Methods for Estimating Magnitude and Frequency of Peak Flows for Natural Streams in Utah

Scientific Investigations Report 2007-5158

Prepared in cooperation with Utah Department of Transportation and the Utah Department of Natural Resources, Divisions of Water Rights and Water Resources
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Estimates of the magnitude and frequency of peak streamflows is critical for the safe and cost-effective design of hydraulic structures and stream crossings, and accurate delineation of flood plains. Engineers, planners, resource managers, and scientists need accurate estimates of peak-flow return frequencies for locations on streams with and without streamflow-gaging stations. The 2-, 5-, 10-, 25-, 50-, 100-, 200-, and 500-year recurrence-interval flows were estimated for 344 unregulated U.S. Geological Survey streamflow-gaging stations in Utah and nearby in bordering states. These data along with 23 basin and climatic characteristics computed for each station were used to develop regional peak-flow frequency and magnitude regression equations for 7 geohydrologic regions of Utah. These regression equations can be used to estimate the magnitude and frequency of peak flows for natural streams in Utah within the presented range of predictor variables. Uncertainty, presented as the average standard error of prediction, was computed for each developed equation. Equations developed using data from more than 35 gaging stations had standard errors of prediction that ranged from 35 to 108 percent, and errors for equations developed using data from less than 35 gaging stations ranged from 50 to 357 percent.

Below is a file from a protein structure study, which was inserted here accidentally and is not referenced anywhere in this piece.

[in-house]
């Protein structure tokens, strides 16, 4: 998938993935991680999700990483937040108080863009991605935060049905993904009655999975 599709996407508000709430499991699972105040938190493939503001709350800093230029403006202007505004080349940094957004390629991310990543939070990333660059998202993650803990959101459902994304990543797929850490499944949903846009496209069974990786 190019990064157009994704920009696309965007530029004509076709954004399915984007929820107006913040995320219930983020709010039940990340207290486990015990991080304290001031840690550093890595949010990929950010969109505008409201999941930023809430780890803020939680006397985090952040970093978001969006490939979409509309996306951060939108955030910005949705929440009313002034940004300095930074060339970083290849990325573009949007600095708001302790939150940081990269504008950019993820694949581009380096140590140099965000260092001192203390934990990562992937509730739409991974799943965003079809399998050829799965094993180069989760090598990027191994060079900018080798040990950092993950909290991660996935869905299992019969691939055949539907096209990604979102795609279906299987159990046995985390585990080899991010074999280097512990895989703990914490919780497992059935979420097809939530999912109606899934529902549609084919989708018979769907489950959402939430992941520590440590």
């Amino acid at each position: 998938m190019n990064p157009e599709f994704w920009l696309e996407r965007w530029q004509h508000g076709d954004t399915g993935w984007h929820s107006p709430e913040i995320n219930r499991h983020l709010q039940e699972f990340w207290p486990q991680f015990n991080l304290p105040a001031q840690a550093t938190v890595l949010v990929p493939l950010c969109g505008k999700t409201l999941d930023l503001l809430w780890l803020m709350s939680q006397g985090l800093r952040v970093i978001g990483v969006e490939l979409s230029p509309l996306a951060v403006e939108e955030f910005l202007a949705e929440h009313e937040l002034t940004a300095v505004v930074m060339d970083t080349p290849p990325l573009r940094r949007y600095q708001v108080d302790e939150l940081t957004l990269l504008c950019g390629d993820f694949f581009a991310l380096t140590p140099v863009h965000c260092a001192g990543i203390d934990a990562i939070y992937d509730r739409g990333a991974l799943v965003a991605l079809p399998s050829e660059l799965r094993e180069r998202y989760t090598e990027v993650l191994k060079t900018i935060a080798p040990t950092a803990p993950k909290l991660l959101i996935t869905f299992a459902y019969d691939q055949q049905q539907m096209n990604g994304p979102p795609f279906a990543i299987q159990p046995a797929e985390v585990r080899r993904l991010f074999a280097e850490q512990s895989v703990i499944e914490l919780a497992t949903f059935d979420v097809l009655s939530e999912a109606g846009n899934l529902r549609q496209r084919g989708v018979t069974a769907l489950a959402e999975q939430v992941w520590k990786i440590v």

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Additional Publication Details

Publication type:
Publication Subtype:
USGS Numbered Series
Methods for Estimating Magnitude and Frequency of Peak Flows for Natural Streams in Utah
Series title:
Scientific Investigations Report
Series number:
Version 4.0, Revised Mar 2008
Year Published:
Geological Survey (U.S.)
Contributing office(s):
Utah Water Science Center
iv, 28 p.